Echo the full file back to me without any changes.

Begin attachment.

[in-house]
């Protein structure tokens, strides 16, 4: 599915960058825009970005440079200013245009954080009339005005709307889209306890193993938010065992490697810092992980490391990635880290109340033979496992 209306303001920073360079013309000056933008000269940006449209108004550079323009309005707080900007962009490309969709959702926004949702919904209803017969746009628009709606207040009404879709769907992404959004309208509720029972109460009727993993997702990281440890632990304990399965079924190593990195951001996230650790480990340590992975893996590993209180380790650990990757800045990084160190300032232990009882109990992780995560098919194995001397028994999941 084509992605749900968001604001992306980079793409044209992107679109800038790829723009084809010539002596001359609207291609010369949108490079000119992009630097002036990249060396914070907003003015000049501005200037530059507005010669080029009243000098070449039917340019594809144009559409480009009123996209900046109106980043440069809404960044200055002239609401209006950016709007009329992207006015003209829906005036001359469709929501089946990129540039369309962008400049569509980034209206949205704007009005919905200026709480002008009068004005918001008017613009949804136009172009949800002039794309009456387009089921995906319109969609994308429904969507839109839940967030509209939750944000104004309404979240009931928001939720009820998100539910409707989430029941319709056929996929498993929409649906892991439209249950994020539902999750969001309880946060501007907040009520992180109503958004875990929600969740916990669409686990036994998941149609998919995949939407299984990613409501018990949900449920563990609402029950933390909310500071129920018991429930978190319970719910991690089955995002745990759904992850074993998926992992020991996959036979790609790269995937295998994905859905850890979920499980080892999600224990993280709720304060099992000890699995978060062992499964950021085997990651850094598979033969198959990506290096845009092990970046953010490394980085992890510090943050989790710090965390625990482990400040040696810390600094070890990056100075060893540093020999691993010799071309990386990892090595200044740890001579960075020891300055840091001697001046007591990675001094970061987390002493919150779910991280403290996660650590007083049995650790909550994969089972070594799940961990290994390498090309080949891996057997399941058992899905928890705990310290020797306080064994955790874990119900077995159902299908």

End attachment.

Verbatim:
[in-house]
């Protein structure tokens, strides 16, 4: 599915960058825009970005440079200013245009954080009339005005709307889209306890193993938010065992490697810092992980490391990635880290109340033979496992 209306303001920073360079013309000056933008000269940006449209108004550079323009309005707080900007962009490309969709959702926004949702919904209803017969746009628009709606207040009404879709769907992404959004309208509720029972109460009727993993997702990281440890632990304990399965079924190593990195951001996230650790480990340590992975893996590993209180380790650990990757800045990084160190300032232990009882109990992780995560098919194995001397028994999941 084509992605749900968001604001992306980079793409044209992107679109800038790829723009084809010539002596001359609207291609010369949108490079000119992009630097002036990249060396914070907003003015000049501005200037530059507005010669080029009243000098070449039917340019594809144009559409480009009123996209900046109106980043440069809404960044200055002239609401209006950016709007009329992207006015003209829906005036001359469709929501089946990129540039369309962008400049569509980034209206949205704007009005919905200026709480002008009068004005918001008017613009949804136009172009949800002039794309009456387009089921995906319109969609994308429904969507839109839940967030509209939750944000104004309404979240009931928001939720009820998100539910409707989430029941319709056929996929498993929409649906892991439209249950994020539902999750969001309880946060501007907040009520992180109503958004875990929600969740916990669409686990036994998941149609998919995949939407299984990613409501018990949900449920563990609402029950933390909310500071129920018991429930978190319970719910991690089955995002745990759904992850074993998926992992020991996959036979790609790269995937295998994905859905850890979920499980080892999600224990993280709720304060099992000890699995978060062992499964950021085997990651850094598979033969198959990506290096845009092990970046953010490394980085992890510090943050989790710090965390625990482990400040040696810390600094070890990056100075060893540093020999691993010799071309990386990892090595200044740890001579960075020891300055840091001697001046007591990675001094970061987390002493919150779910991280403290996660650590007083049995650790909550994969089972070594799940961990290994390498090309080949891996057997399941058992899905928890705990310290020797306080064994955790874990119900077995159902299908």